~CPP 5During our visit, we met with Mario Cordova, an Admissions Representative. Applications have risen over the past four years from 20,000 to 32,000. Admitted students have about a 3.5 GPA and an 1100 on the CR and M sections of the SAT or a 26 on the SAT. Acceptance rates now hover around 50%, but Mr. Cordova said that this is a little deceiving since it fluctuates by major. Engineering is the most popular major, but other academic strengths include programs such as hospitality management, vet tech (CPP is 1 of 3 schools in the country where students can take the Vet Tech exam directly after graduating without additional training), architecture, sciences, and even music industry studies! About half of their impacted majors are in the engineering fields; the others are in architecture, some sciences including animal sciences and kinesiology, and a few in the social sciences. The architecture department needs more space; currently, they’re only taking a few students each year in order to provide them with appropriate studio work space.

CPP 1

One of the original buildings dating back to when the property was a horse ranch

Mr. Cordova told us that their goal class is about 3,000. Currently, only 18% of students live on campus, and they’ve added 600 new beds over the last three years. Demand to live on campus isn’t overwhelming since they’re still pulling so many kids from the local area who don’t need to live on campus. First-year dorms are stereotypical dorms. Suites with 4 bedrooms and kitchenettes are newer and tend to house upperclassmen; these are located behind the bookstore. The Village is the off-campus apartment area. The traditional dining halls are in the dorms and utilized mostly by freshmen. There are a lot of fast-food options (sushi, subway, Qdoba, etc) in the Union which was busy as we came through to get lunch at about 12:45, but not overwhelming. We didn’t wait more than 5 minutes for food and we were able to get a table.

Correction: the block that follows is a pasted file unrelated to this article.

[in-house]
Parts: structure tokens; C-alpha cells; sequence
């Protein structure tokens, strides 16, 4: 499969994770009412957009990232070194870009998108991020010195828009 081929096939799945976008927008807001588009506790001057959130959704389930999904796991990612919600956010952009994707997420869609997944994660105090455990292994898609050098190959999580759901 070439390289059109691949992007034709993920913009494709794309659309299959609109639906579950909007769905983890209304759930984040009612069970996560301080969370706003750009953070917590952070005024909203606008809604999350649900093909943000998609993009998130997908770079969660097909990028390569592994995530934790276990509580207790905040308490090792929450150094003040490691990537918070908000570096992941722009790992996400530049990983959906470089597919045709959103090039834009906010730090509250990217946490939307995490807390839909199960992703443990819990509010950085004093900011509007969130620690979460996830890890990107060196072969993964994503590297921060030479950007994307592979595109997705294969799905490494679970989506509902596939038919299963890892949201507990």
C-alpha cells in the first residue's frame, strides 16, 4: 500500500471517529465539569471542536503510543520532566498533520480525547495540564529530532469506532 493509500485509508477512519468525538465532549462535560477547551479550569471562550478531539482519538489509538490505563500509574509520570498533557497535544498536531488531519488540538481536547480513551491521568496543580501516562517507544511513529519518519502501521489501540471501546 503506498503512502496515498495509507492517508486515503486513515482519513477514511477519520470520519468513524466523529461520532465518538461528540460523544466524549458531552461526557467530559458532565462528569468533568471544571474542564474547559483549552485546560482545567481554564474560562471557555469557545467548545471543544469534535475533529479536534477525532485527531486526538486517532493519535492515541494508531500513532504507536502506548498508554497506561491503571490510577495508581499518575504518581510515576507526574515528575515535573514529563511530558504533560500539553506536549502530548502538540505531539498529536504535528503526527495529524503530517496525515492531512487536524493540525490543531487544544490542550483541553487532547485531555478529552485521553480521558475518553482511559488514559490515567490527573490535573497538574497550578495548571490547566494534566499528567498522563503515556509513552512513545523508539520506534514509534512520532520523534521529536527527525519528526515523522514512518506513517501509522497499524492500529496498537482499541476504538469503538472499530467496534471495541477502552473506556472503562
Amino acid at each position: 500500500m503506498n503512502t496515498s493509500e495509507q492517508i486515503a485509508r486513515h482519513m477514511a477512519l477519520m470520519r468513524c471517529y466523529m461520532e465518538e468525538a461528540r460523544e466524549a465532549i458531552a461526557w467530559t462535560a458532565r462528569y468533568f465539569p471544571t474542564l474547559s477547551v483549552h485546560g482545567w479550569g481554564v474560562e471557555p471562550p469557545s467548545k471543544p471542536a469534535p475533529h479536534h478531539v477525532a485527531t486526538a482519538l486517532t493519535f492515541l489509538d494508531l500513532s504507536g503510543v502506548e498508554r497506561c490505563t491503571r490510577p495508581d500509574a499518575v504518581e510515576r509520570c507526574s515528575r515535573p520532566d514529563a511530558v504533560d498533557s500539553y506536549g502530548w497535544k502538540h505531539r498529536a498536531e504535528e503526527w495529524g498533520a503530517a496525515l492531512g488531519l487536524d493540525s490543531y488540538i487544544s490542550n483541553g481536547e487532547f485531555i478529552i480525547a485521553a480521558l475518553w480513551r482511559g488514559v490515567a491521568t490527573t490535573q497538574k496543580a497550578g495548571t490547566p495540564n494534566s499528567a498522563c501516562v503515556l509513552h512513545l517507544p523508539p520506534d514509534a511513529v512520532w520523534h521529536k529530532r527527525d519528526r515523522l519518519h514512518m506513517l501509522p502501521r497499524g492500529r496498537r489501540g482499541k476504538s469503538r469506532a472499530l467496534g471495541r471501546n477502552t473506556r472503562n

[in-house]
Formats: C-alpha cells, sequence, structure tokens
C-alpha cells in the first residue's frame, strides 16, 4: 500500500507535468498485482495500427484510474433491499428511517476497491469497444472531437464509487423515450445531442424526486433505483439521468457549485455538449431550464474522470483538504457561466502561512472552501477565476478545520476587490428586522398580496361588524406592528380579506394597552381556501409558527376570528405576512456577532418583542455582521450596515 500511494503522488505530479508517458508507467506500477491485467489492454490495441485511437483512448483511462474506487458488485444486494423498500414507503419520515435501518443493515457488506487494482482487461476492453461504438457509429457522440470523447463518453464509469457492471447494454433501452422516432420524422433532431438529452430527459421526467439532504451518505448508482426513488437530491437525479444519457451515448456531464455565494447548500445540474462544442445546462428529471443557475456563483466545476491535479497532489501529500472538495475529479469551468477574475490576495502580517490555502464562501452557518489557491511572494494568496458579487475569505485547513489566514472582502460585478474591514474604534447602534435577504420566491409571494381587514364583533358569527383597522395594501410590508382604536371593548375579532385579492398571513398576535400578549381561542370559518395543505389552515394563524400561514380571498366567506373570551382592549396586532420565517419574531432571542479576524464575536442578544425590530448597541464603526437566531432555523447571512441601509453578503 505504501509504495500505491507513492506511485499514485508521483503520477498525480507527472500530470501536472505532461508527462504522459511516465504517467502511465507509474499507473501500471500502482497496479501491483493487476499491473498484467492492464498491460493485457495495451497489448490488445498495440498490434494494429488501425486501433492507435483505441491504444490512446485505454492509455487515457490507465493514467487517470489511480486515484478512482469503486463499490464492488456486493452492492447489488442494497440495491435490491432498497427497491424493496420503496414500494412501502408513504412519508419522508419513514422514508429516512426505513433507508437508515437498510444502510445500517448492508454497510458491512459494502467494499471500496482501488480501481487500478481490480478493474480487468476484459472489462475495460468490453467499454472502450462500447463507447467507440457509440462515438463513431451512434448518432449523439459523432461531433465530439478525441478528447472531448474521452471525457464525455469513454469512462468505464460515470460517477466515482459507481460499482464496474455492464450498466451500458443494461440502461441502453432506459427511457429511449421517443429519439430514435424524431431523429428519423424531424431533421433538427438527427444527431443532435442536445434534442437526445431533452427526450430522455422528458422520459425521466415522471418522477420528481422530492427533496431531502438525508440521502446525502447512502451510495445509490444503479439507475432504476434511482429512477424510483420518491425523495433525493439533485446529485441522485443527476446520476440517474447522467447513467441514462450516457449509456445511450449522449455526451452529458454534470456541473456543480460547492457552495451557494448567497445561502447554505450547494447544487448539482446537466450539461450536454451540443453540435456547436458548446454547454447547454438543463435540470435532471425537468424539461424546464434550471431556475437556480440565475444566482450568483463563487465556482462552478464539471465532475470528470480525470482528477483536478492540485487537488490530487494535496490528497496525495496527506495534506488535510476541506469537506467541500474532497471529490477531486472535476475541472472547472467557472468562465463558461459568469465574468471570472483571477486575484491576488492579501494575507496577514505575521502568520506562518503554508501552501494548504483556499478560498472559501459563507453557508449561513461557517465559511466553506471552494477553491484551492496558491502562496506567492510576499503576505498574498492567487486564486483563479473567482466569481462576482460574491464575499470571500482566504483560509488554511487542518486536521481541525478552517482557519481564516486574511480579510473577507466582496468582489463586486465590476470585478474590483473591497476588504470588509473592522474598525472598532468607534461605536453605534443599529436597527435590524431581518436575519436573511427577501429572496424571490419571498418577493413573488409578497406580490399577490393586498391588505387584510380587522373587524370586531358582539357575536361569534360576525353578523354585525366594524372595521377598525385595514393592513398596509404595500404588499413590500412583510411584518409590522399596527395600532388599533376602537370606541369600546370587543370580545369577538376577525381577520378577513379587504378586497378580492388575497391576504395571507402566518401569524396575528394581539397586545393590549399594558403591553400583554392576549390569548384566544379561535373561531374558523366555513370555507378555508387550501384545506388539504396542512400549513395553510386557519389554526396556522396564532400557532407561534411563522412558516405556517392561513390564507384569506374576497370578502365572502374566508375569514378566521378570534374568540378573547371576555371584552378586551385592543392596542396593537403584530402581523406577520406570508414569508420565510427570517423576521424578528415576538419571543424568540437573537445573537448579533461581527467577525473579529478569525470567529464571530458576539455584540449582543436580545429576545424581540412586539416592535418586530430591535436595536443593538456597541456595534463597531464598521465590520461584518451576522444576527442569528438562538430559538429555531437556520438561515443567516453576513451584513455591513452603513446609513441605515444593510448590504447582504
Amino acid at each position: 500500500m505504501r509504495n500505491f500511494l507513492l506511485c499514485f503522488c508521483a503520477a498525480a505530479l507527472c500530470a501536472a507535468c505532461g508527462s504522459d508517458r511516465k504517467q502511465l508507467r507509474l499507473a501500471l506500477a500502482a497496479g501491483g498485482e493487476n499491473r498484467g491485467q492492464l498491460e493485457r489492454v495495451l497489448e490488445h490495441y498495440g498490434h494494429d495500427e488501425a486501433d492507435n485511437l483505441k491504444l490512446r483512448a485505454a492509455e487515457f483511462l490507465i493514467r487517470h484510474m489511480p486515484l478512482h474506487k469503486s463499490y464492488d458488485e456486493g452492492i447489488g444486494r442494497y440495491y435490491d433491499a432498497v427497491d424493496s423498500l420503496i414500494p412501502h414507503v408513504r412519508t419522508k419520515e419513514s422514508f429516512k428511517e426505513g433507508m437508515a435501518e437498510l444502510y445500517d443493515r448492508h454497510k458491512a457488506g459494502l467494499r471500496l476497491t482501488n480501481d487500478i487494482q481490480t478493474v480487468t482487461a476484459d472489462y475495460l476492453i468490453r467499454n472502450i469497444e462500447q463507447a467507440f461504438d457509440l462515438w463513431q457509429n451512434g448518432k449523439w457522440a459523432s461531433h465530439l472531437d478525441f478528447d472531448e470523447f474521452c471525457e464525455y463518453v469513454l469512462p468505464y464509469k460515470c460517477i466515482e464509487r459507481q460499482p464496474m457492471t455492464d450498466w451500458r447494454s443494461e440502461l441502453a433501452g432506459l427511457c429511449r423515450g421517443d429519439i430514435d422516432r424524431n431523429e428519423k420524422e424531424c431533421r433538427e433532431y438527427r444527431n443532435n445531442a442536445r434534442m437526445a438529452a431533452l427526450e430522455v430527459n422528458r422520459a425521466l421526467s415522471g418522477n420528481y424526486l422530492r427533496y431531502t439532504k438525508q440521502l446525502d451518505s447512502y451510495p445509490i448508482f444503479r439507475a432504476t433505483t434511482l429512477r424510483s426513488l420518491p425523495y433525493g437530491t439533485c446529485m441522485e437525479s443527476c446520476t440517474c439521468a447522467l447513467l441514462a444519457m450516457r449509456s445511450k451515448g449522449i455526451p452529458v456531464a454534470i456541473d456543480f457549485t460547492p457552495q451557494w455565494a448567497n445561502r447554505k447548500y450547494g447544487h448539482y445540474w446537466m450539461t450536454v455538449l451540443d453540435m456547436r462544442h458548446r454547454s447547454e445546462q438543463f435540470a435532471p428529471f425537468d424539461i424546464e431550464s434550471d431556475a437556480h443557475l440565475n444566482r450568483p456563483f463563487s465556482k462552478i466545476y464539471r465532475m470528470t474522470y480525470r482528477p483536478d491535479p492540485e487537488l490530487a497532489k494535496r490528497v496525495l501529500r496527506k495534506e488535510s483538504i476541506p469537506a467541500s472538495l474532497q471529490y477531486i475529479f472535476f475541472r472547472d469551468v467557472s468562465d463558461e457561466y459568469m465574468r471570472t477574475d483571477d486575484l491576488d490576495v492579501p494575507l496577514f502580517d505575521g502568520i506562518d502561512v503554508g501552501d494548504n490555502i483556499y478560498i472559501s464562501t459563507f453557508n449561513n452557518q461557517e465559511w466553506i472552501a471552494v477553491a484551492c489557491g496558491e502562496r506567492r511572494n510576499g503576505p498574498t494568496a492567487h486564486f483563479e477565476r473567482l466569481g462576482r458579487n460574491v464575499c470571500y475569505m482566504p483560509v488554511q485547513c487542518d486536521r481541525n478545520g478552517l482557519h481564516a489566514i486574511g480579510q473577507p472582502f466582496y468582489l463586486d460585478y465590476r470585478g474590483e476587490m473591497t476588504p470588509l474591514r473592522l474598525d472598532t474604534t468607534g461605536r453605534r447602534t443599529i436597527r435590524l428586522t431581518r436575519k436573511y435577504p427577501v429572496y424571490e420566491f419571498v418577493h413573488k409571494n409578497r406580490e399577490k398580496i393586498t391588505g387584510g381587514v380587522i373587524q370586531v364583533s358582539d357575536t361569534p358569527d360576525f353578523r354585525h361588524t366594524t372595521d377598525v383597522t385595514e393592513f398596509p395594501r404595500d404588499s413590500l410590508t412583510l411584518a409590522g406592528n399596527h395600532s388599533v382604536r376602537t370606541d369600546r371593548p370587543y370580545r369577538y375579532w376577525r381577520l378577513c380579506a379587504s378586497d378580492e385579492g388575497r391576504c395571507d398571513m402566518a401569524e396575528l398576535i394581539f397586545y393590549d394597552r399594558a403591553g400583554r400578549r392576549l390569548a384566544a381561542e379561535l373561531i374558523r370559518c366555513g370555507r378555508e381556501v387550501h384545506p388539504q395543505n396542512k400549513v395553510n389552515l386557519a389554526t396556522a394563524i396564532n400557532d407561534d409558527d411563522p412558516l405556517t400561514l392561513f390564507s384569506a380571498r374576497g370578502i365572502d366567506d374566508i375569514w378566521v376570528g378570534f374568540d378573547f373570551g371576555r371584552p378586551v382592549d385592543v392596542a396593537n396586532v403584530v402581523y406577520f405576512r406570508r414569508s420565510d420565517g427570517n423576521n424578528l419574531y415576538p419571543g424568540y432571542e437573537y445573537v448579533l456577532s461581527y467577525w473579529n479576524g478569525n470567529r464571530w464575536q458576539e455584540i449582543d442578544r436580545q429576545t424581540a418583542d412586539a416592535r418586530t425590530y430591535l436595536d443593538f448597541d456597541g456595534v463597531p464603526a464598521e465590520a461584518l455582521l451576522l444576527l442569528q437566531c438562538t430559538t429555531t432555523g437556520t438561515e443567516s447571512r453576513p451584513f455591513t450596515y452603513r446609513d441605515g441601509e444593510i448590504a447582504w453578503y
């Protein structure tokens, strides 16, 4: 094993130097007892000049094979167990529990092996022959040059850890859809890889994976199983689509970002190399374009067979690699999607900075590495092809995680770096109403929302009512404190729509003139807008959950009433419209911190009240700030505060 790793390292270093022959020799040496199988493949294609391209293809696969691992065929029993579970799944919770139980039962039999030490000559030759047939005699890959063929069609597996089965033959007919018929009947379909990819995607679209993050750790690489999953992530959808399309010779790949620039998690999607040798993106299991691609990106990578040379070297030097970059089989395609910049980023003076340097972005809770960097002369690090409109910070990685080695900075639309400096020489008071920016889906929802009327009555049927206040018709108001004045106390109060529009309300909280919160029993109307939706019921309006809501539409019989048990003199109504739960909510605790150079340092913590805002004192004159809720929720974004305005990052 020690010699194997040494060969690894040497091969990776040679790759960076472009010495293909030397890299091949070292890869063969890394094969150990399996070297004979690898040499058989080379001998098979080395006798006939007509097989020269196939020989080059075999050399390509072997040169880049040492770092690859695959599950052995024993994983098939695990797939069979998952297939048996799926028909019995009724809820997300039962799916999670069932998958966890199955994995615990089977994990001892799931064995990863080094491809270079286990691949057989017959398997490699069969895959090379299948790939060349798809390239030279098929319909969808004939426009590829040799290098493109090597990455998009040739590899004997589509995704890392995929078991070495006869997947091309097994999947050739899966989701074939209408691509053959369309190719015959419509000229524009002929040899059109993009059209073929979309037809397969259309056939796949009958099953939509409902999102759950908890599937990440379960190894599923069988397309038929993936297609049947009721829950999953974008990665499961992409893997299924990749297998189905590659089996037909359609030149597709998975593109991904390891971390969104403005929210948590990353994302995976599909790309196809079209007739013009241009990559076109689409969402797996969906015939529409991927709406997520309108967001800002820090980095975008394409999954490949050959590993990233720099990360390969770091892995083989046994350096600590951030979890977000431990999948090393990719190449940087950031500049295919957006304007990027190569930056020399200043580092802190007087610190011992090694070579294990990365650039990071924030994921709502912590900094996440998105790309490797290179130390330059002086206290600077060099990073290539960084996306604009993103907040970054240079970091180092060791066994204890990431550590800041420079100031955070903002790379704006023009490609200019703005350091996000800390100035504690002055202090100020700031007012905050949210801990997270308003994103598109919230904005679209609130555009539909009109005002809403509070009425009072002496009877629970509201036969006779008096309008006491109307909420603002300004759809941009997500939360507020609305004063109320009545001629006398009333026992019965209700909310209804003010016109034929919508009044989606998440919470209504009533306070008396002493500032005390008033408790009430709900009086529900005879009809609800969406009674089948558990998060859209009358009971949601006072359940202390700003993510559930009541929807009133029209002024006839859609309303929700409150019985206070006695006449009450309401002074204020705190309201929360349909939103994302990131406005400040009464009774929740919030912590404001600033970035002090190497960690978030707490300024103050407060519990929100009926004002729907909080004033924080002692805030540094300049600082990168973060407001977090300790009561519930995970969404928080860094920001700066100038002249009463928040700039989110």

This get repainted several times a year by students intrepid enough to climb up the hill

This get repainted several times a year by students intrepid enough to climb up the hill

“You Hour” is held from 12:00 to 1:00 on Tuesdays and Thursday. No classes are held during this hour, and the quad was full of student groups advertising their activities, holding fund-raiser BBQs, and more. One of the BBQs was sponsored by Delta Alpha Beta, a Hispanic/multi-cultural frat. They do a lot of community service, especially with kids. We stopped to talk to the guys to ask them about their experiences. One of them does AF ROTC on the USC campus and enjoys being here but having access to the other campus. The boys told us that Greek Life at CPP was small and had been on the decline, but seems to be picking back up again.

~CPP acad bldg 3Although there seems to be a lot to do on campus, we were told that we hit a “busy time” when a lot of people were out and about, but the crowds we saw only represented a fraction of the students. There are certainly people who don’t feel like there’s enough of a social scene and transfer out. Another reason people give for transferring is that the quarter system is a little too intense for them. Some students aren’t fans of the local area; town is not always safe and there’s not much within walking distance.

CPP 4

The Japanese Garden

As we walked across campus, two students were helpful in helping us find the building we were looking for; they were both freshmen recruited athletes from California (the volleyball player was from Stockton; the baseball player was from Temecula). Both are happy with their choice and felt that they fit here and were getting good educational and athletic experiences. The school is starting to get recognized nationally, partly because they just won a DII basketball title. Later, we had lunch with a brother (senior) and sister (freshman) from the area who answered a lot of our questions. The sister was an architecture major and part of the Honors College and was loving her experiences so far; she felt part of the community already. The brother was a big fan of the Integrated General Education requirements; instead of separate, lecture-based classes, the IGE program brings together social sciences, humanities, writing requirements, and more into the program. He felt that this approach was more interesting and conducive to his learning style. He’s studying Industrial Engineering. A lot of people in that area tend to specialize in supply chain management, and graduations have gone on to work at major companies like UPS, Netflix, and Amazon. He’s a member of Hillel which he said has 20-25 active members, and Shabbat Dinners are a regular things. They’re always looking for regular donors since it costs about $300 per dinner.